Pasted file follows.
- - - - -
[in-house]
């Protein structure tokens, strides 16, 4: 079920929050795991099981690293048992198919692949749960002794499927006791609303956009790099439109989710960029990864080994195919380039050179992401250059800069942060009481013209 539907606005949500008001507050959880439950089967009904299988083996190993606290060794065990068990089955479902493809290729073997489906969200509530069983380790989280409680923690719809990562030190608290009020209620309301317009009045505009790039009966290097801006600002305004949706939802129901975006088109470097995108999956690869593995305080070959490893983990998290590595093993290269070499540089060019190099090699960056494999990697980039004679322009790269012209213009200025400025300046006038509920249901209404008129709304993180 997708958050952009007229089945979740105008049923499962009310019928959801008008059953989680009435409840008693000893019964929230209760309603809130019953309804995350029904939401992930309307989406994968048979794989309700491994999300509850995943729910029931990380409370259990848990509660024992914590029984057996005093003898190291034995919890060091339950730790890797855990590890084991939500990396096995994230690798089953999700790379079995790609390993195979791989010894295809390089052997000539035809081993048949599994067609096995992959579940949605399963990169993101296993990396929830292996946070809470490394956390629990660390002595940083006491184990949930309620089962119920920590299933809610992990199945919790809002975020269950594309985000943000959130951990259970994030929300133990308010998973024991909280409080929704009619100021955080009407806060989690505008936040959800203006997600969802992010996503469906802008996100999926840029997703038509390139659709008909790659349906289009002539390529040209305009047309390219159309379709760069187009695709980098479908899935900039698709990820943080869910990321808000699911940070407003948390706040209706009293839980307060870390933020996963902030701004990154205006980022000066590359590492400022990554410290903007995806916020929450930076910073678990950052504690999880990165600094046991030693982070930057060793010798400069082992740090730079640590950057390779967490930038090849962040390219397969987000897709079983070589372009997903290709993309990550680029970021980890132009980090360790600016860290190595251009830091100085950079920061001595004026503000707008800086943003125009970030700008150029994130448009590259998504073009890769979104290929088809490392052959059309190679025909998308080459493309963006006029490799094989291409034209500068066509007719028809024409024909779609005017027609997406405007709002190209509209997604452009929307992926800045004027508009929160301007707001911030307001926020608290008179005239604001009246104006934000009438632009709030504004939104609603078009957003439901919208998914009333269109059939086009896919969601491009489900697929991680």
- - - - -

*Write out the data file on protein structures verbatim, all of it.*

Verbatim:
[in-house]
């Protein structure tokens, strides 16, 4: 079920929050795991099981690293048992198919692949749960002794499927006791609303956009790099439109989710960029990864080994195919380039050179992401250059800069942060009481013209 539907606005949500008001507050959880439950089967009904299988083996190993606290060794065990068990089955479902493809290729073997489906969200509530069983380790989280409680923690719809990562030190608290009020209620309301317009009045505009790039009966290097801006600002305004949706939802129901975006088109470097995108999956690869593995305080070959490893983990998290590595093993290269070499540089060019190099090699960056494999990697980039004679322009790269012209213009200025400025300046006038509920249901209404008129709304993180 997708958050952009007229089945979740105008049923499962009310019928959801008008059953989680009435409840008693000893019964929230209760309603809130019953309804995350029904939401992930309307989406994968048979794989309700491994999300509850995943729910029931990380409370259990848990509660024992914590029984057996005093003898190291034995919890060091339950730790890797855990590890084991939500990396096995994230690798089953999700790379079995790609390993195979791989010894295809390089052997000539035809081993048949599994067609096995992959579940949605399963990169993101296993990396929830292996946070809470490394956390629990660390002595940083006491184990949930309620089962119920920590299933809610992990199945919790809002975020269950594309985000943000959130951990259970994030929300133990308010998973024991909280409080929704009619100021955080009407806060989690505008936040959800203006997600969802992010996503469906802008996100999926840029997703038509390139659709008909790659349906289009002539390529040209305009047309390219159309379709760069187009695709980098479908899935900039698709990820943080869910990321808000699911940070407003948390706040209706009293839980307060870390933020996963902030701004990154205006980022000066590359590492400022990554410290903007995806916020929450930076910073678990950052504690999880990165600094046991030693982070930057060793010798400069082992740090730079640590950057390779967490930038090849962040390219397969987000897709079983070589372009997903290709993309990550680029970021980890132009980090360790600016860290190595251009830091100085950079920061001595004026503000707008800086943003125009970030700008150029994130448009590259998504073009890769979104290929088809490392052959059309190679025909998308080459493309963006006029490799094989291409034209500068066509007719028809024409024909779609005017027609997406405007709002190209509209997604452009929307992926800045004027508009929160301007707001911030307001926020608290008179005239604001009246104006934000009438632009709030504004939104609603078009957003439901919208998914009333269109059939086009896919969601491009489900697929991680």